Questionable Damages – There are also many cases in which the plaintiff plans to blackboard a significant amount of questionable damages at trial. This approach may involve past and future medical treatment that the defense experts believe was/is medically unnecessary. It may include past and future medical bills the defense considers inflated. It could also involve past and future wage loss that the defense experts believe are unsupported because the plaintiff can return to work. In each of these situations, if the jury believes the plaintiff and their experts, it could result in a runaway verdict for the plaintiff. However, if the jury agrees with the defense experts the outcome may be a much smaller verdict. The high-low agreement will “cap” the damages within the agreed upon parameters rather than facing the unknowns of a jury.
Appeals – Entering into a high-low agreement also eliminates the possibility of an appeal, including the time, costs, post-judgment interest, and uncertainty associated with that appeal. This is a significant benefit of the high-low agreement that is often overlooked. Once the verdict is rendered, the claim will be concluded.
High-Low Agreement Strategy –Ordinarily, some negotiation is involved in establishing the high and low amounts within the high-low agreement. Not surprisingly, the plaintiff wants to see higher numbers for both the high and low amounts, and the defense would like to see lower numbers for the high and low amounts.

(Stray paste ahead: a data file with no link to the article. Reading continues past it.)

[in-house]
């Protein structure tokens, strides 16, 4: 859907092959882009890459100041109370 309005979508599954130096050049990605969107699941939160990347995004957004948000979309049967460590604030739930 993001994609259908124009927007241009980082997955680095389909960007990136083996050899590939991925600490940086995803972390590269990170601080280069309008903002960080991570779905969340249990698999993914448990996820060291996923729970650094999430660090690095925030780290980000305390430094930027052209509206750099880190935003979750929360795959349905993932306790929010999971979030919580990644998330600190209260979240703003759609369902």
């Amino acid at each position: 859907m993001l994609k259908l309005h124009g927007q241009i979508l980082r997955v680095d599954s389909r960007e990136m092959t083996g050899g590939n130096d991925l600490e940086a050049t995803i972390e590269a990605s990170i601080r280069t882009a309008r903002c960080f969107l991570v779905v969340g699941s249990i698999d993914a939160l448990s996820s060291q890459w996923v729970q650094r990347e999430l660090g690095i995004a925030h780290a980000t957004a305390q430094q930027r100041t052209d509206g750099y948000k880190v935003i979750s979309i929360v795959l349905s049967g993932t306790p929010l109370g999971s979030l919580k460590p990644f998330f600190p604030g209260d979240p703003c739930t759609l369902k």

The defense should try to negotiate the best high and low amounts possible under the circumstances. If there is a strong potential for a claim to exceed the policy limits, you should not miss the opportunity to cap the exposure within the policy limits if this is the lowest the plaintiff is willing to take on the high amount. Protecting the policyholder from an excess verdict should be the top priority. A high-low agreement that contains the damages within the policy limit will also insulate the carrier from a bad faith claim.
Binding Arbitration with High-Low in Place – Another option to consider when trying to resolve a claim is a one-day binding arbitration with a high-low agreement in place. This can be used in cases in which the plaintiff and the defense cannot agree on a settlement figure, but neither side wants to incur the time and expense of taking the claim all the way through trial.
High-low agreements allow both parties to have some control of the outcome of the case even when the parties cannot agree on a settlement amount. Entering into a high-low agreement potentially alleviates a good deal of the stress and uncertainly of a jury verdict or arbitration decision for the plaintiff, plaintiff’s counsel, the defendant, defense counsel, the insurance carrier, and the reinsurers.
A high-low agreement should not only be considered prior to trial. We have seen parties enter into high-low agreements after opening statements, during witness testimony, and even after closing arguments. This option should always be considered by the defense/carrier when it is warranted. If the defense/carrier have evaluated the claim correctly, there should be some degree of confidence that the verdict amount will be within the high-low range, or possibly lower, which would result in the lower amount being paid.
Please reach out to your Gen Re Claims representative with any questions regarding high-low agreements.
- Covering Civil Cases – Journalist’s Guide, https://www.uscourts.gov/statistics-reports/covering-civil-cases-journalists-guide
- “Going going. But Not Quite Gone: Trials Continue to Decline in Federal and State Courts. Does it Matter?” https://judicature.duke.edu/articles/going-going-but-not-quite-gone-trials-continue-to-decline-in-federal-and-state-courts-does-it-matter/